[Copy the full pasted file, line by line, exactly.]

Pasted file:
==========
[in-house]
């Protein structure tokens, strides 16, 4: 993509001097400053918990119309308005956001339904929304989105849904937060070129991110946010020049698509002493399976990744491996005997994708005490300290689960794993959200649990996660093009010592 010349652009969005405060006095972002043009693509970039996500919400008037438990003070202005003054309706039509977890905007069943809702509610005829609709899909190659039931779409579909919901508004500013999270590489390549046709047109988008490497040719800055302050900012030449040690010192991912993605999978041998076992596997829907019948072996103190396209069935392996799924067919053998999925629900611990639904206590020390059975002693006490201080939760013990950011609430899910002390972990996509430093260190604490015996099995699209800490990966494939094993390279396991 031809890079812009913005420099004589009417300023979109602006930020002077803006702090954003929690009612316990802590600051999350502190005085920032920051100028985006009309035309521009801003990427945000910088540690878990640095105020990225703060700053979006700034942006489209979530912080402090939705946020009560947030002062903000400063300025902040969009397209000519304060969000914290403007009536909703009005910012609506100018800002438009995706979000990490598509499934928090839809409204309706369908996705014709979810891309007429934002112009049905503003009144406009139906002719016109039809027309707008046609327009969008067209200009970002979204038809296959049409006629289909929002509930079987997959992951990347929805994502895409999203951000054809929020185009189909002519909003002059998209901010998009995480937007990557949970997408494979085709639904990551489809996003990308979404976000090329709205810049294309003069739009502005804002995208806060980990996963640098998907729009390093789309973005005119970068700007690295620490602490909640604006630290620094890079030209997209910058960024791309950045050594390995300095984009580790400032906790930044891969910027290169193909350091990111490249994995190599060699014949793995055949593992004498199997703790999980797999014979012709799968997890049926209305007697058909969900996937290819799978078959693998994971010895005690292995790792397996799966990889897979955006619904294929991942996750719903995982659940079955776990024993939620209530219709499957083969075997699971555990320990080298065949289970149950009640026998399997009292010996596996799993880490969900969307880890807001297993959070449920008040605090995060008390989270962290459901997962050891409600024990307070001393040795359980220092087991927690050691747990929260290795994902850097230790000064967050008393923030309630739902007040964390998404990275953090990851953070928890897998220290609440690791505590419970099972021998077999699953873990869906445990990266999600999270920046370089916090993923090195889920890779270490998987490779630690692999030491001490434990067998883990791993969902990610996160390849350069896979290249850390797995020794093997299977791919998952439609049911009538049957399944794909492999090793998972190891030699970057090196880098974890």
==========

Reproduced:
[in-house]
């Protein structure tokens, strides 16, 4: 993509001097400053918990119309308005956001339904929304989105849904937060070129991110946010020049698509002493399976990744491996005997994708005490300290689960794993959200649990996660093009010592 010349652009969005405060006095972002043009693509970039996500919400008037438990003070202005003054309706039509977890905007069943809702509610005829609709899909190659039931779409579909919901508004500013999270590489390549046709047109988008490497040719800055302050900012030449040690010192991912993605999978041998076992596997829907019948072996103190396209069935392996799924067919053998999925629900611990639904206590020390059975002693006490201080939760013990950011609430899910002390972990996509430093260190604490015996099995699209800490990966494939094993390279396991 031809890079812009913005420099004589009417300023979109602006930020002077803006702090954003929690009612316990802590600051999350502190005085920032920051100028985006009309035309521009801003990427945000910088540690878990640095105020990225703060700053979006700034942006489209979530912080402090939705946020009560947030002062903000400063300025902040969009397209000519304060969000914290403007009536909703009005910012609506100018800002438009995706979000990490598509499934928090839809409204309706369908996705014709979810891309007429934002112009049905503003009144406009139906002719016109039809027309707008046609327009969008067209200009970002979204038809296959049409006629289909929002509930079987997959992951990347929805994502895409999203951000054809929020185009189909002519909003002059998209901010998009995480937007990557949970997408494979085709639904990551489809996003990308979404976000090329709205810049294309003069739009502005804002995208806060980990996963640098998907729009390093789309973005005119970068700007690295620490602490909640604006630290620094890079030209997209910058960024791309950045050594390995300095984009580790400032906790930044891969910027290169193909350091990111490249994995190599060699014949793995055949593992004498199997703790999980797999014979012709799968997890049926209305007697058909969900996937290819799978078959693998994971010895005690292995790792397996799966990889897979955006619904294929991942996750719903995982659940079955776990024993939620209530219709499957083969075997699971555990320990080298065949289970149950009640026998399997009292010996596996799993880490969900969307880890807001297993959070449920008040605090995060008390989270962290459901997962050891409600024990307070001393040795359980220092087991927690050691747990929260290795994902850097230790000064967050008393923030309630739902007040964390998404990275953090990851953070928890897998220290609440690791505590419970099972021998077999699953873990869906445990990266999600999270920046370089916090993923090195889920890779270490998987490779630690692999030491001490434990067998883990791993969902990610996160390849350069896979290249850390797995020794093997299977791919998952439609049911009538049957399944794909492999090793998972190891030699970057090196880098974890």